Obviously I won't need all 850W now, but when I get to the point that I do need it, will my PSU still serve me as well as it did when I first bought it? Or will I need to buy another 850W when I come to that point?

Also, this is the first time I've really done PSU shopping. So, either you guys tell me whether or not these PSU's are compatible with my computer or you point me in the direction of some guide that will tell me. But...

...there are a few questions that I do have, if you guys don't mind answering:
I get lost at the multiple +12V rails. My GPU needs 26A on a +12V rail, but most multiple +12V rail PSUs don't even get near 26A.
Also, my Mobo has a 24-pin, not a 20+4-pin power connector. Does the 20+4-pin still get the job done?

Here is my rig, again, for those who've just started reading:

LG Multi Drive (DVD +/- CD +/-) IDE
Western Digital Caviar SE 250 GB, 3 Gb/s, 8 MB Cache, 7200 RPM
Samsung 2GB DDR2 RAM
OnePower 500W, 12+V @ 26A
Intel Pentium D 3.40GHz
GigaByte GA-945P-S3 Motherboard
PNY 8800GTX 768MB OC
Antec 900
Samsung SyncMaster 220WM
NETGEAR WG311v3 Wireless G PCI adapter
Comcast Broadband
Belkin G Wireless Router

Edited by Immortal, 15 March 2008 - 11:11 PM.


#14 Digerati

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Posted 16 March 2008 - 05:49 AM

Okay, you need to go back in and read the calculator instructions carefully.

You have a single socket motherboard - not a dual. With a single CPU and using your other figures, I come up with 557 watts.

Do note that setting the CPU utilization and System Load values to 100% builds in a respectable overhead and it is not likely you will reach those power demand levels. This allows for the PSU to be operate under a reasonable load, without being under stress.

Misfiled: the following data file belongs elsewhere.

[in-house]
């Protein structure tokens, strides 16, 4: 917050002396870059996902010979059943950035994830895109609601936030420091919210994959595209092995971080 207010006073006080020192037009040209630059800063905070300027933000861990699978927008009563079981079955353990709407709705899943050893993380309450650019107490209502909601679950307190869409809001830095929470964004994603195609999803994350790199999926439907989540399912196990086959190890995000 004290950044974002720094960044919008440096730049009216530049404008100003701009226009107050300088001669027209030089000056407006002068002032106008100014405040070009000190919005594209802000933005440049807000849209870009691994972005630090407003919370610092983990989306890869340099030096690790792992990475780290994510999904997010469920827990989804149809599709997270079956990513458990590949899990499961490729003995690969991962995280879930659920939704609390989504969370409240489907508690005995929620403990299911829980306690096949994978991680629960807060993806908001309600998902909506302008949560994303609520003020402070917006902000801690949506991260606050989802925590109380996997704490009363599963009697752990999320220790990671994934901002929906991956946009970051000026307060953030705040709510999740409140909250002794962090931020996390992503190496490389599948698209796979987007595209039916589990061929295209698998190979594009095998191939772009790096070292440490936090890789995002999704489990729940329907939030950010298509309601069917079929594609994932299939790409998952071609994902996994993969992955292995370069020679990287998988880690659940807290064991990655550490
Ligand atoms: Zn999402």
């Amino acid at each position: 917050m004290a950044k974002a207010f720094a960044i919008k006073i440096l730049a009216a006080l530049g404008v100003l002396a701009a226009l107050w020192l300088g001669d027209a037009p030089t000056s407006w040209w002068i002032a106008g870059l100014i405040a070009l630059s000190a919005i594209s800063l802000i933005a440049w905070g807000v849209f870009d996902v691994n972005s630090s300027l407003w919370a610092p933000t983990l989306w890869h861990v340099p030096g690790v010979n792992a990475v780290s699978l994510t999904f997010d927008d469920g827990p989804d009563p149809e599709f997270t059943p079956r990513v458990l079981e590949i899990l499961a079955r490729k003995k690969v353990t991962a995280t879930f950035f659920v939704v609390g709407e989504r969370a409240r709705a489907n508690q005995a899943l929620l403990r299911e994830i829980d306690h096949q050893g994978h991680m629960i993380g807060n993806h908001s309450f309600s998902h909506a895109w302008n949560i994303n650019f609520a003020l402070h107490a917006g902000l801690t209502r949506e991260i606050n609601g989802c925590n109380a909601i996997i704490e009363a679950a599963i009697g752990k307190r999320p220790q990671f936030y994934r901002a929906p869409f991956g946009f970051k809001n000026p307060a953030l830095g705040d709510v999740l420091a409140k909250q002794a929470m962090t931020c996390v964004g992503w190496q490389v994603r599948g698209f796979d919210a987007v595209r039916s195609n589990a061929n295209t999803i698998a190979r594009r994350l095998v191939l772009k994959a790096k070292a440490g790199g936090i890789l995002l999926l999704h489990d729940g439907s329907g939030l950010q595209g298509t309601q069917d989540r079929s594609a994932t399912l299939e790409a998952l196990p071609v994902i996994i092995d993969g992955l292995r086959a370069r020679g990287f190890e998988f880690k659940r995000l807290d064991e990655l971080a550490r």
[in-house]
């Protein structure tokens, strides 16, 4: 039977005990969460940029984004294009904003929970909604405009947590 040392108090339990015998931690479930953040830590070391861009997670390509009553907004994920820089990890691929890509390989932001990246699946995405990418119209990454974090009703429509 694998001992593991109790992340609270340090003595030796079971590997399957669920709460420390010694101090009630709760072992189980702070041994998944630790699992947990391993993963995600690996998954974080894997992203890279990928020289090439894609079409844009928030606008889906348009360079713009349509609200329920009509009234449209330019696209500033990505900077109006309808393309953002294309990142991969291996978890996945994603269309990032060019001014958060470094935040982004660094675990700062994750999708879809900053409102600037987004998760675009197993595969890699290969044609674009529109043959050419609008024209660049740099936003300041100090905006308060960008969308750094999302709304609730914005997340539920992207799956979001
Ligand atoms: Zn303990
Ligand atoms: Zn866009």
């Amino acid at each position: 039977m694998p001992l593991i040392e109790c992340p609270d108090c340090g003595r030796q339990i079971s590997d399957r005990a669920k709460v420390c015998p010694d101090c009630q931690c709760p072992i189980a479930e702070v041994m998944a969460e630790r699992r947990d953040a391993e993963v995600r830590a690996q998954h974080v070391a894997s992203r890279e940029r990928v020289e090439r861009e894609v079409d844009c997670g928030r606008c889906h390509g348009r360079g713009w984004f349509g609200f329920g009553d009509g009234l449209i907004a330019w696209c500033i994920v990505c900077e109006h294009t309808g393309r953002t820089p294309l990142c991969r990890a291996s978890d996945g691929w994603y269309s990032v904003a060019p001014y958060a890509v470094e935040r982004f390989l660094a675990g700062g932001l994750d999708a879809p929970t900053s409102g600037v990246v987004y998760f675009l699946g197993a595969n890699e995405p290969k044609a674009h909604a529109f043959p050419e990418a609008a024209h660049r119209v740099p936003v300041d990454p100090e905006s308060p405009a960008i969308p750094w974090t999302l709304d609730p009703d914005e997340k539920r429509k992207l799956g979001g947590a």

Your computer will draw from the wall what it needs (assuming the PSU is able to deliver). This means if your computer needs 400 watts, it will draw from the wall 400 watts, regardless if the PSU is a 500 watt supply or a 800 watt supply.

There is much hype about multiple +12V rails - but the move is now to go back to 1 big 12V rail as seen with PC Power and Cooling and Corsair supplies. With multiple rails, the power is divided between the rails, and each rail is limited in terms of the current available. In other words, one rail can be maxed out and wanting more current, but it is not available even when the PSU is capable, because it has been dedicated to the other rails. In a single rail PSU, all the power of the PSU is available at all times. A good thing.

See Power Supply Myths Exposed!. Keep in mind this was put together by PC P&C, so some of the statements may be slightly biased, but generally it is the way it is.

#15 Immortal

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Posted 16 March 2008 - 08:53 AM

Oh...I thought dual socket meant if your CPU was a dual core. Now I see that it means if there are physically, two separate CPUs in the motherboard. I never really imagined that those types of motherboards were on the market for personal use. I chose dual socket, thinking it was dual core. Thanks for all the help, Digerati! I'll be looking for a PSU soon enough. But... ...I still need to know if I should still be checking my other hardware. It seems that my current PSU is only 58W off the mark where it should be, at maximum load. So, do you think that my other hardware (GPU, CPU, Drives, HDD, etc.) could've been damaged from 6 months or so of inadequate power supply? Also, most of the PSU's that I bring up don't have two 6-pin PCIe connectors, which are needed for my 8800GTX GPU. Some have an extra 4-pin or 8-pin. I was wondering if there's anyway to convert that extra 4-pin or 8-pin into a 6-pin PCIe connector and if doing so would be worse than just getting a PSU with two stock 6-pin PCIe connectors. Thanks for helping me out so much so far. I appreciate it so much.

Edited by Immortal, 16 March 2008 - 09:10 AM.